Blooming Wallflowers Block Quilting Plan

Quilting all of the blocks first is what I call “anchor quilting” which means that the quilt is secure and won’t shift as I scrunch and smoosh it under the machine to finish up the rest.

I recommend practicing drawing out the design freehand on a blank sheet of paper, and even quilting a practice block to get a flow for the design. The jagged stipple is very forgiving and is basically a series of abrupt jaggedy lines going in every direction.

Machine Quilting Jagged Stipple

I quilted Jagged Stipple on a larger scale for my Improv Squares Quilt Pattern.

There’s really no wrong way to do it! In fact, I love the jagged stipple design so much, that it inspired one of the prints from my previous fabric line – the “Paper Cuts” print from Fandangle.

Fandangle Fabric Paper Cuts

Click here to get yardage of the paper cuts print from Fandangle.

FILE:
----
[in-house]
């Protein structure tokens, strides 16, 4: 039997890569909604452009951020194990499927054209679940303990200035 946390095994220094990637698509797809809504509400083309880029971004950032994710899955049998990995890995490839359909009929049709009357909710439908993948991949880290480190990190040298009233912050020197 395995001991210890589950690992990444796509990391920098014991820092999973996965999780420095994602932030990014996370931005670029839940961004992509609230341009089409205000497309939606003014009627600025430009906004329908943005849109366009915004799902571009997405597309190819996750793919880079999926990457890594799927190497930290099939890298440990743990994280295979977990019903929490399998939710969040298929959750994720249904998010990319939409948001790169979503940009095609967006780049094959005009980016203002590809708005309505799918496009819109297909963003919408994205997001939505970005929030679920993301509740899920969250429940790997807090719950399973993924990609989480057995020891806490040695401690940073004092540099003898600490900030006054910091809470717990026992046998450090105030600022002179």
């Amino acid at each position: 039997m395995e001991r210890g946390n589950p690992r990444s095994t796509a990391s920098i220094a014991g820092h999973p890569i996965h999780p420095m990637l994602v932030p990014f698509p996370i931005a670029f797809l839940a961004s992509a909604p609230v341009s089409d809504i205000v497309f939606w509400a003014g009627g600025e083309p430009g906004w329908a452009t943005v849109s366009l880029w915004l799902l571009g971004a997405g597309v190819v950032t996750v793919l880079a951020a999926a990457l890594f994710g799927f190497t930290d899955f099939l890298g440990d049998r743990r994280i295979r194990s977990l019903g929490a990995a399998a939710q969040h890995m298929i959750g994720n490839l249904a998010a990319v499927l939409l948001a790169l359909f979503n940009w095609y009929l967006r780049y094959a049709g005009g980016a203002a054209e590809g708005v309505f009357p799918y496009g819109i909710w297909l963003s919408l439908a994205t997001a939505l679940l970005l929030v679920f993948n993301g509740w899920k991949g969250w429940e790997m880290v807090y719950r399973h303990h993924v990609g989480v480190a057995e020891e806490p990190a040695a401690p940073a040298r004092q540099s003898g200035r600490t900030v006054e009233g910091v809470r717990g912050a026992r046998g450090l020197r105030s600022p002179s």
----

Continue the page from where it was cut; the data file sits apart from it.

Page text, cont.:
Here’s another short video showing how I move back and forth and all around to quilt this design. I especially love the look of texture on texture when I quilted the jagged lines on top of the navy blue Herringbone print from Modern Marks.

Because I’m using a matching blue Aurifil thread (from my Piece and Quilt Collection – Colors), it’s hard to see the actual stitching, which is usually a good thing so you won’t see all of the wobbles and bobbles as I quilt.

Here’s a detail shot where you can just barely see the quilting. I like quilting textural designs on busy quilts because I want my quilting to enhance the quilt rather than being the star of the show!

Blooming Wallflowers quilting detail

So give this fun design a try – whether you quilt it on this quilt or another WIP (work in progress).

IMPORTANT LINKS

Blooming Wallflowers Week 7 – Machine Quilting Part 1